The problem of alcoholism can begin in mild ways. As it is so socially accepted, no warning lights go off when a person goes on a “bender”. Quite the opposite, as in many cases they are jokingly slapped on the back and congratulated for a night outrageously well done. In fairness, in the majority such excess is handled well and does not develop into more unhealthy dependency. That said however, it does mask the moments in time where an alcoholic is in the making. In many cases the signs can be even subtler as the abuse of alcohol sets in, with the individual slowly sacrificing obligations of family, work and friends to maintain his dependency.
A study within the United States of America has recently shed light on this difficulty of detection. In the study, 1,700 adults completed questionnaires at the end of an office visit with a doctor. Questions based around lifestyle and social activities were featured. In the results, it was shown that when a doctor used a hunch or simply their best guess, they missed three out of four patients that had a drinking problem. That said, when they were more sure of signs, they were usually correct. (click here to view more about the study)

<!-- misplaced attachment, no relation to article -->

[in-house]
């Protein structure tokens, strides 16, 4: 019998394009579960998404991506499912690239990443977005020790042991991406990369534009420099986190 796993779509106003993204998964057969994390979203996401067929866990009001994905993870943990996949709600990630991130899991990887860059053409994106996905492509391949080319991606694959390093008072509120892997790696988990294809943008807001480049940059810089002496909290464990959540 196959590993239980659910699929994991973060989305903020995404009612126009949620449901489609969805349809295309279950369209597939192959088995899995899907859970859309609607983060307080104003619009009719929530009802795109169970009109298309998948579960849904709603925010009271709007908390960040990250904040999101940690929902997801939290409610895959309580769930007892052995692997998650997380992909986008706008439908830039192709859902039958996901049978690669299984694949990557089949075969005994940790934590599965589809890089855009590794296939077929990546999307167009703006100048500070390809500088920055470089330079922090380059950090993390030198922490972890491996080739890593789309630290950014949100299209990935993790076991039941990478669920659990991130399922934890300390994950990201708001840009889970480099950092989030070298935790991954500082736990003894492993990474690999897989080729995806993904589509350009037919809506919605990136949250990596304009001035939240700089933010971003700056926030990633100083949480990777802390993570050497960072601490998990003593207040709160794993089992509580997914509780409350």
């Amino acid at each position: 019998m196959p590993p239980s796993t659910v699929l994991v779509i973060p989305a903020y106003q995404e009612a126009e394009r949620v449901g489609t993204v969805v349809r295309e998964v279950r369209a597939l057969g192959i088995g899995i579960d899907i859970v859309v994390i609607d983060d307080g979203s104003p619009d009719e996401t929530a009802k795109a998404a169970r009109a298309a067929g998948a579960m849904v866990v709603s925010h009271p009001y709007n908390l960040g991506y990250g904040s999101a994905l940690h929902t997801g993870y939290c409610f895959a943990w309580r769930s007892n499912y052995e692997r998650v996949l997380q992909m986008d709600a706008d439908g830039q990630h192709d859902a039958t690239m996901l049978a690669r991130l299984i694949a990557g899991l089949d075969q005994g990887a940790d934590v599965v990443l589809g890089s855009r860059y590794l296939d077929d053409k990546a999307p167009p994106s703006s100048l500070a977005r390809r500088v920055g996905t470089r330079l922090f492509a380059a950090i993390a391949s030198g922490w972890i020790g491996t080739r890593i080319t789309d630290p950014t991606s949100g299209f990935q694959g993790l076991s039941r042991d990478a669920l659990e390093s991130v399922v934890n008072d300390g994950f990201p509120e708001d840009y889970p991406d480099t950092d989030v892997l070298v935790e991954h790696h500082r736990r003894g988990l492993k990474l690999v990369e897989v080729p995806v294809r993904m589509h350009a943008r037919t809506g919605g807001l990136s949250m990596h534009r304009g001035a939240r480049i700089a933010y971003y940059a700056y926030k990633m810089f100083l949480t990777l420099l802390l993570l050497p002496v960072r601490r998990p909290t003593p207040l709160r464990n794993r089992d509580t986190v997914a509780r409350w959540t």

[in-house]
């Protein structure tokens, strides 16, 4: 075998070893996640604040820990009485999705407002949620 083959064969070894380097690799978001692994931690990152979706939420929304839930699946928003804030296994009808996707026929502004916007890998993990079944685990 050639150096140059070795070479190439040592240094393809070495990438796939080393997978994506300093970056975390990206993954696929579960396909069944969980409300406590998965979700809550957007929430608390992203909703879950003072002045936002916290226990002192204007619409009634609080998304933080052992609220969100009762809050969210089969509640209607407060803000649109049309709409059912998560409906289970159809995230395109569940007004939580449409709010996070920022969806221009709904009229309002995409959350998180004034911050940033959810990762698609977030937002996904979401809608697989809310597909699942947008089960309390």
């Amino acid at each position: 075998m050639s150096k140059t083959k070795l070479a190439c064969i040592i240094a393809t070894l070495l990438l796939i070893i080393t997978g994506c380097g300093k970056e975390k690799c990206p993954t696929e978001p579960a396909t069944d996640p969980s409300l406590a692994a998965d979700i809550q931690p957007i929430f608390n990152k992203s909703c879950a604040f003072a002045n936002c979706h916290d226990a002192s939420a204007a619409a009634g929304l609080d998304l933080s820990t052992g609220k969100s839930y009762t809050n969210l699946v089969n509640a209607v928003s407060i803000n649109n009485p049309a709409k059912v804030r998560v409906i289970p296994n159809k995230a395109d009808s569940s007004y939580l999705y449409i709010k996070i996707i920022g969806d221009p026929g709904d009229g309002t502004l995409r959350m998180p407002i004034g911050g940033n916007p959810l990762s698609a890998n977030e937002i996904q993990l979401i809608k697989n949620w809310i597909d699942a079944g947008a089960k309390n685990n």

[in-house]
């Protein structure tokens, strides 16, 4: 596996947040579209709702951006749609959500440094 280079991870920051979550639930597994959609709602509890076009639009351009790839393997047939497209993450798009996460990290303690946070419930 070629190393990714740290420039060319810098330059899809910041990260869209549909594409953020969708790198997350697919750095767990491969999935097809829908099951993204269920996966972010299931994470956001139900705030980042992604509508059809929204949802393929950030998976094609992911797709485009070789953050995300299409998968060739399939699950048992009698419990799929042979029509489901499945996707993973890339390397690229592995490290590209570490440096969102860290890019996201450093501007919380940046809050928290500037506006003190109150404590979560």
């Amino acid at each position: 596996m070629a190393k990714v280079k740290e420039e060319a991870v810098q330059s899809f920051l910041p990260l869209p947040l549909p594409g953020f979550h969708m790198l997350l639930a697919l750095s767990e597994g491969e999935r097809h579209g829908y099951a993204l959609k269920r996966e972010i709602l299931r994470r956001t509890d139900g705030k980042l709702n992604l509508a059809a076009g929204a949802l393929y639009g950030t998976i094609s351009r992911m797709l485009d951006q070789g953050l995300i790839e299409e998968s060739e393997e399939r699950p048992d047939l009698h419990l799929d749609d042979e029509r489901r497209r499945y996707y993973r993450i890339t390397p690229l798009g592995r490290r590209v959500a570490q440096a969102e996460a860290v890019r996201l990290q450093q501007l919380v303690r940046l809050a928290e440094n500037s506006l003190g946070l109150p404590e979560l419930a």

This shows strongly that a more uniform and specific screening test for drinking issues would massively help detection and treatment of alcoholics or those that abuse alcohol to an unhealthy extent in general. Dr Daniel Vinson, from Missouri School of Medicine stated that he “hope(s) that by papers like this, it’s going to be a nudge to physician to say … ‘Maybe I should start screening.’ It’s not that hard to do,”
The benefits of this kind of system would be far reaching. Instead of a more murky approach to discovering alcoholics in medical interviews, it would be easy for professionals to be trained in the screening system, making it accessible to a wider range of people. With greater detection comes more early warning in finding and helping those afflicted, allowing less lives to be ruined and money to be saved in future medical costs associated with treatment for alcoholism.
The impact on a countrywide level would also be impressive. Knowledge that there is a screening test anyone can be applied to would quite possibly increase the likelihood of voluntary admittance or encouragement to do so through peers and family ties. With more people diagnosed earlier, money and lives can be saved directly.
For more information about alcoholism and treatment options, please visit the LifeWorks Community Website